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Re: Super Tuesday
« Reply #11 on: February 06, 2008, 10:11:24 AM »

So it's a block vote then?
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harihead

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Re: Super Tuesday
« Reply #12 on: February 06, 2008, 03:00:42 PM »

I'm not sure it's that simple. Here's what my web site tells me:

Delegate Explainer
- Each national party apportions a specific number of delegate votes to the various states and territories, based on state population and complex calculations of party strength and support in recent elections.

- The rules governing delegate allocation to candidates vary across parties, from state to state and are dependent on whether delegates are pledged or unpledged.  Click here for more information on the delegate allocation method:
http://www.msnbc.msn.com/id/22477414/ (My note: lots of stuff here about the process)

- Candidates need a simple majority, or half the national delegate total plus one, in order to win their party's nomination.
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All you've got to do is choose love.  That's how I live it now.  I learned a long time ago, I can feed the birds in my garden.  I can't feed them all. -- Ringo Starr, Rolling Stone magazine, May 2007<br />

Bobber

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Re: Super Tuesday
« Reply #13 on: February 06, 2008, 03:02:46 PM »

I'd rather watch cricket.
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Hello Goodbye

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Re: Super Tuesday
« Reply #14 on: May 20, 2008, 11:40:45 PM »

Quote from: 63
I'd rather watch cricket.

 ;)  

This is who I think of at the mention of "Super Tuesday," Bobber:



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Hello Goodbye

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Re: Super Tuesday
« Reply #15 on: May 21, 2008, 02:03:23 AM »

Quote from: 551
Okay, so I went to this caucus. It turns out there were 4 precincts all meeting in this one big room, a cafeteria for a local school. It was amazingly noisy and lots of people frequently yelled "Shut up!!!" Some people had sheets of rules to follow, but most of us had no idea what we were doing.

It turns out each precinct gets to send out 5 horsemen (delegates). The horsemen are picked by percentage of votes. So we sent off 3 riders for Obama and 2 riders for Clinton for our 1 precinct. The total vote of all the precincts was Clinton 80 vs. Obama 70. But I have no idea how many horsemen actually rode for each candidate, and only they get to vote. We scummy citizens only got to vote to send off our horsemen.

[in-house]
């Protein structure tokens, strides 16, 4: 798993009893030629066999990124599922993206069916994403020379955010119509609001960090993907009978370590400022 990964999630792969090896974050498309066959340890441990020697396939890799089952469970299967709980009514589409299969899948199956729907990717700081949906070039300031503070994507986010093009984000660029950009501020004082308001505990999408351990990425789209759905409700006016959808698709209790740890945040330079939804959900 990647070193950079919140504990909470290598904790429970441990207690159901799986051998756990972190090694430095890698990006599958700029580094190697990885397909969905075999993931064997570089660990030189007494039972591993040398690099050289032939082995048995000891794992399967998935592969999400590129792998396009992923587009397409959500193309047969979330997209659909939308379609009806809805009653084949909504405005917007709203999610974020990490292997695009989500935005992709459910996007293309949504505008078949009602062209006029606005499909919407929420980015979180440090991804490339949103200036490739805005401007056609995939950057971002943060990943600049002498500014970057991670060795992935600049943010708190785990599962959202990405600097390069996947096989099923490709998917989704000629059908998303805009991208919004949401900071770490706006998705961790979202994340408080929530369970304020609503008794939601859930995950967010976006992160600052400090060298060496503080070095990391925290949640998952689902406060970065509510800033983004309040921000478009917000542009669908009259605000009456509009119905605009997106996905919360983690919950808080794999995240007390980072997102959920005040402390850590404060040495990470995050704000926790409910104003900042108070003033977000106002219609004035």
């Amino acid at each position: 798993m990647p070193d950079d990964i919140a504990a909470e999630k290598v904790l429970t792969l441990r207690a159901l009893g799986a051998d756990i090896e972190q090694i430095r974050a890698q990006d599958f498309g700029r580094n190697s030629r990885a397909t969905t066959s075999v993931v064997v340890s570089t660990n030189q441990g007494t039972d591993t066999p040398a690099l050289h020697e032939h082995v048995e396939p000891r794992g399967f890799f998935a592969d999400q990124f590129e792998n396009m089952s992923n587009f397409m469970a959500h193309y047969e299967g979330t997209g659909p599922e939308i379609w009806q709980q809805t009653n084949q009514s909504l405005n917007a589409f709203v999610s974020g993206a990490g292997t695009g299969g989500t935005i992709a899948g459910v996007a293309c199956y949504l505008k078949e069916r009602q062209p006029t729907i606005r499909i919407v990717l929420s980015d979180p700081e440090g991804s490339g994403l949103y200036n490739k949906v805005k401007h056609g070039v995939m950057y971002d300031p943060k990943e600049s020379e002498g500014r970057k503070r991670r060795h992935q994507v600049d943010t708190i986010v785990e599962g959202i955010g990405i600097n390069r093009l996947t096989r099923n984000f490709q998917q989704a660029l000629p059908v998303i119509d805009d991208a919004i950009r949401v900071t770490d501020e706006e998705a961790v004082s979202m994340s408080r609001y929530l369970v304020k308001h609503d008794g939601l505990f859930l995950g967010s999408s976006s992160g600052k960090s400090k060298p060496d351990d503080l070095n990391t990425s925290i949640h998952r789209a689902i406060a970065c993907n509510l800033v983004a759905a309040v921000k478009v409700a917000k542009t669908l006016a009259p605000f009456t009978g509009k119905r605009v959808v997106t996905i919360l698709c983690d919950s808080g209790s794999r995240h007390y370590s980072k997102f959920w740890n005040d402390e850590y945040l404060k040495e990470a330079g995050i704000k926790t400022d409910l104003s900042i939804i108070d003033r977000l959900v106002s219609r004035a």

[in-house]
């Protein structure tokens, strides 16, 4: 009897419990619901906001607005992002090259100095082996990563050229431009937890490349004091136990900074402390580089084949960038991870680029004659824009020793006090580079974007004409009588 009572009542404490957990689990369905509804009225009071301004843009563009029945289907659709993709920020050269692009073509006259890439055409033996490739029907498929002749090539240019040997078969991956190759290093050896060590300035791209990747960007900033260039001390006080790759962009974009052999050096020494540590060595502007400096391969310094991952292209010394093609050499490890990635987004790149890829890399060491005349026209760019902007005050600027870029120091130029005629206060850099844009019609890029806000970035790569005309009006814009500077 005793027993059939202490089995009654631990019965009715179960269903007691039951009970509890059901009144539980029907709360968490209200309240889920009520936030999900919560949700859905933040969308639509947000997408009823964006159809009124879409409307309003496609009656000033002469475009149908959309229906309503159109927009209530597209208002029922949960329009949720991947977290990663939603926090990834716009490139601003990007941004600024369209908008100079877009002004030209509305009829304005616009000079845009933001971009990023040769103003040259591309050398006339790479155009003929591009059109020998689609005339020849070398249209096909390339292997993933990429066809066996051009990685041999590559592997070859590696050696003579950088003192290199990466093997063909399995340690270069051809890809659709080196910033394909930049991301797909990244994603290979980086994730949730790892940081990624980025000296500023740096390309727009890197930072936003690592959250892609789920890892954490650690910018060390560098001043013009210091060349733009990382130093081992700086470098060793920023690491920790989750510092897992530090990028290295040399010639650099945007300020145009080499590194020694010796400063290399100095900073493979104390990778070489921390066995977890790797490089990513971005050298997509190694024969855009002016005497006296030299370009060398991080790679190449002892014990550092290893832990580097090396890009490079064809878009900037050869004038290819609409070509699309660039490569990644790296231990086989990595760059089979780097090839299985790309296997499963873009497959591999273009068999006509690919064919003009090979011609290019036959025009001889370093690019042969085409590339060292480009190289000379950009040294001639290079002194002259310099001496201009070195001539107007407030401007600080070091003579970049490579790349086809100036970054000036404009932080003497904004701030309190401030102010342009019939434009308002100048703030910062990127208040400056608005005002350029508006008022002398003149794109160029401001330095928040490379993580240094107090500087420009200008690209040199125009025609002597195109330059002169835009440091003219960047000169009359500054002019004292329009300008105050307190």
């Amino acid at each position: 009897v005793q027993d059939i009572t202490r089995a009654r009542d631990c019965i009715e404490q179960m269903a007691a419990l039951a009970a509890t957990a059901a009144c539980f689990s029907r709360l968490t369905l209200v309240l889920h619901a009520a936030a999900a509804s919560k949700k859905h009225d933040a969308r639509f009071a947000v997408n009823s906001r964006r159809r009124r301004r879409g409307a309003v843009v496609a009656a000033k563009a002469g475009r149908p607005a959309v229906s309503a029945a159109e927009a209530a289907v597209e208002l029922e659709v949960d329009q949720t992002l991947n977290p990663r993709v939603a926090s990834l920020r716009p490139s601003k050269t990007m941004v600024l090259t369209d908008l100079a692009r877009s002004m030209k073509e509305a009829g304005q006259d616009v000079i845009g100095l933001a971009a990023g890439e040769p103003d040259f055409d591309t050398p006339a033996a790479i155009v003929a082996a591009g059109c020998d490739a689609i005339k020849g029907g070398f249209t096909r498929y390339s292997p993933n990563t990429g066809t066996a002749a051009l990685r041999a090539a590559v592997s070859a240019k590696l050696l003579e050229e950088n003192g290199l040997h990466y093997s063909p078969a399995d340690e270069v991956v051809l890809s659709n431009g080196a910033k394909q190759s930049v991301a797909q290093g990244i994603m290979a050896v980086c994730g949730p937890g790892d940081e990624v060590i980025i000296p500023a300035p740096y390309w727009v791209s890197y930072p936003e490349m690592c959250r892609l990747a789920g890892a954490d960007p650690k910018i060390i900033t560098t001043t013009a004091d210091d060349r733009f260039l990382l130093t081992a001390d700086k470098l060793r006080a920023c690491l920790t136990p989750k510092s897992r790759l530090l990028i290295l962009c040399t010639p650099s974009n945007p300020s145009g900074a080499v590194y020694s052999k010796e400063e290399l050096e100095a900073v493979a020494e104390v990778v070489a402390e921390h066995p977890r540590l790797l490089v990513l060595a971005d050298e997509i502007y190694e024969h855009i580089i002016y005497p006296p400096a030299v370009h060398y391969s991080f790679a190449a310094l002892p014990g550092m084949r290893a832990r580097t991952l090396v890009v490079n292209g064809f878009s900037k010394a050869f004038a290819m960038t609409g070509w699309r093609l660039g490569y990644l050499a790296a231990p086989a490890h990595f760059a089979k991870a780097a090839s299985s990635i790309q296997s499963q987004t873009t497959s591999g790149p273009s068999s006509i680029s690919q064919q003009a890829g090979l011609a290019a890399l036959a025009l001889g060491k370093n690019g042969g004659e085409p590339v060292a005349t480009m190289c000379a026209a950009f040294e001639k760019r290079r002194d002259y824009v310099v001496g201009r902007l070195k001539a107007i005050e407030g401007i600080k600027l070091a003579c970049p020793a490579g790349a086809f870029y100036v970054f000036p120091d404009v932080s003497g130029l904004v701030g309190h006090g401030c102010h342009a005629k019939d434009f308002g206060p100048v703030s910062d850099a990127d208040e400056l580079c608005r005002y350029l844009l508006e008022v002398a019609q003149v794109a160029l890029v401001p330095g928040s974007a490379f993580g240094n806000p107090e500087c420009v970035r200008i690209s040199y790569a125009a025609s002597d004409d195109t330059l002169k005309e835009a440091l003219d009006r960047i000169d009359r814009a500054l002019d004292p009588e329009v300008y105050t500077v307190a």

Here is how a caucus works: You come in and sign your name. The sign-up sheets are a disaster, so you sign any piece of paper someone hands you. Then you sign another identical piece of paper, only they aren't identical. They are supposed to be different, yet they are the same. No one understands any of this (obviously the first rule of caucusing).

Then, the person with the loudest voice started reading some rules which we all voted to not listen to. Then they produced a checklist of what we're supposed to do, but no one knows what any of this means because we didn't read the rules. Then someone is elected Chairperson and Secretary. These people got the jobs because they were sitting at the end of the table and could not pass the buck any further. Of the two of us at the end of the table, Adam got to be Chairperson because he had the nicest suit. I got to be Secretary because someone handed me a piece of paper and a pen and told me to write neatly. Everyone enthusiastically voted us in, so they wouldn't have to be responsible.

Then we did a straw vote, to figure out how to divide up our 5 horsemen. We had Obama 26 and Clinton 15. Then we did speeches to try to convince the 2 undecided people, who never did get to vote because we sort of skipped that step. We never voted for who we supported for district representative either, although we had to pick a delegate to ride for that person. Only, that delegate is uncommitted. They explained it to me and I still don't understand why.

So we had to pick our 5 horsemen and 5 alternates for our candidates, which were done by some group of people near the end who kept nominating each other. These names were sort of thrown out and I wrote them down, with the Chairman frantically finding them on the list and reading them out to me. Then we were one alternate delegate short, so I put myself in through my special role as Secretary, because they said "No one wants to do it," but they never really asked that question of the entire precinct. I think that little group just ran out of people.

Then we skipped the next three steps because the lady reading the sheet of paper didn't think they were important. So then everyone left, suddenly in a group, without any actual voting done, which turned out to be a mistake, but it was too late now because most people had left, except for the people who were going through all these messed-up pages of notes. All of us who were left in the room got extra jobs because the group didn't vote on everything. So one lady appointed herself election judge, and another guy appointed himself state delegate, only he wasn't representing anybody (none of us understood how that worked), and I got voted assistant precinct coordinator because I was still there signing lots of pages as secretary and the precinct leader was dying of exhaustion, and I felt sorry for her.